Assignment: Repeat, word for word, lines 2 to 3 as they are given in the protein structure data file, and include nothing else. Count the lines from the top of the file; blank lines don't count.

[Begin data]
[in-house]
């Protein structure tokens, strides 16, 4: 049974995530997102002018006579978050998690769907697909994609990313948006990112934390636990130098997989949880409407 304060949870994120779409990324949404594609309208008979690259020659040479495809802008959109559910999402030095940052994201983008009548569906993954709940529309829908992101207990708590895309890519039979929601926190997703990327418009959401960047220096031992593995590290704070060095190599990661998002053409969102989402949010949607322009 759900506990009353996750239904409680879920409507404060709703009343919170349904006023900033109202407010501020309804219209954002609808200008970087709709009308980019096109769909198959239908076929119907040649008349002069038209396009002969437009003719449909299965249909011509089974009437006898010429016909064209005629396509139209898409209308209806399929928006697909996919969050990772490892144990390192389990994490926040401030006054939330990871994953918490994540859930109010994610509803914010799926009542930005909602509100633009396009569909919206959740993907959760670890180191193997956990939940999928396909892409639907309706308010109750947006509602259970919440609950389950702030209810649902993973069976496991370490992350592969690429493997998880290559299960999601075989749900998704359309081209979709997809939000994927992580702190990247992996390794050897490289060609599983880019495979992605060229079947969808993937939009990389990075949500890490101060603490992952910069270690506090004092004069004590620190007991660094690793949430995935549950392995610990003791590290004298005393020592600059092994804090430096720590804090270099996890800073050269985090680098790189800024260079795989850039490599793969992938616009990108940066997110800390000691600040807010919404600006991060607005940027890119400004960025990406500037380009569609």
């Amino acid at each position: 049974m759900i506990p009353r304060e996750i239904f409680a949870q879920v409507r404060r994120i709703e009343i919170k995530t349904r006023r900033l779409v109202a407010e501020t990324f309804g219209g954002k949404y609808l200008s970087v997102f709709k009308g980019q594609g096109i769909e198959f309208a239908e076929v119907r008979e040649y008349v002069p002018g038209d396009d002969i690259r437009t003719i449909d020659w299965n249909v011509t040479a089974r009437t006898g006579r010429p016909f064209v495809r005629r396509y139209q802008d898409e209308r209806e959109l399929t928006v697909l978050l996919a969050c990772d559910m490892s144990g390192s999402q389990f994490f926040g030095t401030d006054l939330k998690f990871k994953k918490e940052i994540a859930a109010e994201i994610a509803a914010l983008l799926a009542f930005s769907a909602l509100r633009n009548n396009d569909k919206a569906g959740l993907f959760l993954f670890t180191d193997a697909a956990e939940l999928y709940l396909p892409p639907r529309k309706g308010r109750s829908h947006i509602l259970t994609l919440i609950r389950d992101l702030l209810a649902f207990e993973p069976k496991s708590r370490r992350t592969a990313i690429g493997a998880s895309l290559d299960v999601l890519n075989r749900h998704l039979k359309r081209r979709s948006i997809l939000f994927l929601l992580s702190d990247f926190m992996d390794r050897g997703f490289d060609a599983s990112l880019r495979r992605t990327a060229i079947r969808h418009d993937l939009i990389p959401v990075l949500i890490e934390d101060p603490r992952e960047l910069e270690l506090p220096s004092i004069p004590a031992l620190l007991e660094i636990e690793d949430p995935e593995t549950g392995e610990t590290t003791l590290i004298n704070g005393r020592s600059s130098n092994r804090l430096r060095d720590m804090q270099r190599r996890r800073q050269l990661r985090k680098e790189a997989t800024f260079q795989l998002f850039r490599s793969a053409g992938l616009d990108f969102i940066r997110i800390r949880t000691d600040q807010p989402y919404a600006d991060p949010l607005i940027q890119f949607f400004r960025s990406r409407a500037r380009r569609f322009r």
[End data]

């Protein structure tokens, strides 16, 4: 049974995530997102002018006579978050998690769907697909994609990313948006990112934390636990130098997989949880409407 304060949870994120779409990324949404594609309208008979690259020659040479495809802008959109559910999402030095940052994201983008009548569906993954709940529309829908992101207990708590895309890519039979929601926190997703990327418009959401960047220096031992593995590290704070060095190599990661998002053409969102989402949010949607322009 759900506990009353996750239904409680879920409507404060709703009343919170349904006023900033109202407010501020309804219209954002609808200008970087709709009308980019096109769909198959239908076929119907040649008349002069038209396009002969437009003719449909299965249909011509089974009437006898010429016909064209005629396509139209898409209308209806399929928006697909996919969050990772490892144990390192389990994490926040401030006054939330990871994953918490994540859930109010994610509803914010799926009542930005909602509100633009396009569909919206959740993907959760670890180191193997956990939940999928396909892409639907309706308010109750947006509602259970919440609950389950702030209810649902993973069976496991370490992350592969690429493997998880290559299960999601075989749900998704359309081209979709997809939000994927992580702190990247992996390794050897490289060609599983880019495979992605060229079947969808993937939009990389990075949500890490101060603490992952910069270690506090004092004069004590620190007991660094690793949430995935549950392995610990003791590290004298005393020592600059092994804090430096720590804090270099996890800073050269985090680098790189800024260079795989850039490599793969992938616009990108940066997110800390000691600040807010919404600006991060607005940027890119400004960025990406500037380009569609």
């Amino acid at each position: 049974m759900i506990p009353r304060e996750i239904f409680a949870q879920v409507r404060r994120i709703e009343i919170k995530t349904r006023r900033l779409v109202a407010e501020t990324f309804g219209g954002k949404y609808l200008s970087v997102f709709k009308g980019q594609g096109i769909e198959f309208a239908e076929v119907r008979e040649y008349v002069p002018g038209d396009d002969i690259r437009t003719i449909d020659w299965n249909v011509t040479a089974r009437t006898g006579r010429p016909f064209v495809r005629r396509y139209q802008d898409e209308r209806e959109l399929t928006v697909l978050l996919a969050c990772d559910m490892s144990g390192s999402q389990f994490f926040g030095t401030d006054l939330k998690f990871k994953k918490e940052i994540a859930a109010e994201i994610a509803a914010l983008l799926a009542f930005s769907a909602l509100r633009n009548n396009d569909k919206a569906g959740l993907f959760l993954f670890t180191d193997a697909a956990e939940l999928y709940l396909p892409p639907r529309k309706g308010r109750s829908h947006i509602l259970t994609l919440i609950r389950d992101l702030l209810a649902f207990e993973p069976k496991s708590r370490r992350t592969a990313i690429g493997a998880s895309l290559d299960v999601l890519n075989r749900h998704l039979k359309r081209r979709s948006i997809l939000f994927l929601l992580s702190d990247f926190m992996d390794r050897g997703f490289d060609a599983s990112l880019r495979r992605t990327a060229i079947r969808h418009d993937l939009i990389p959401v990075l949500i890490e934390d101060p603490r992952e960047l910069e270690l506090p220096s004092i004069p004590a031992l620190l007991e660094i636990e690793d949430p995935e593995t549950g392995e610990t590290t003791l590290i004298n704070g005393r020592s600059s130098n092994r804090l430096r060095d720590m804090q270099r190599r996890r800073q050269l990661r985090k680098e790189a997989t800024f260079q795989l998002f850039r490599s793969a053409g992938l616009d990108f969102i940066r997110i800390r949880t000691d600040q807010p989402y919404a600006d991060p949010l607005i940027q890119f949607f400004r960025s990406r409407a500037r380009r569609f322009r």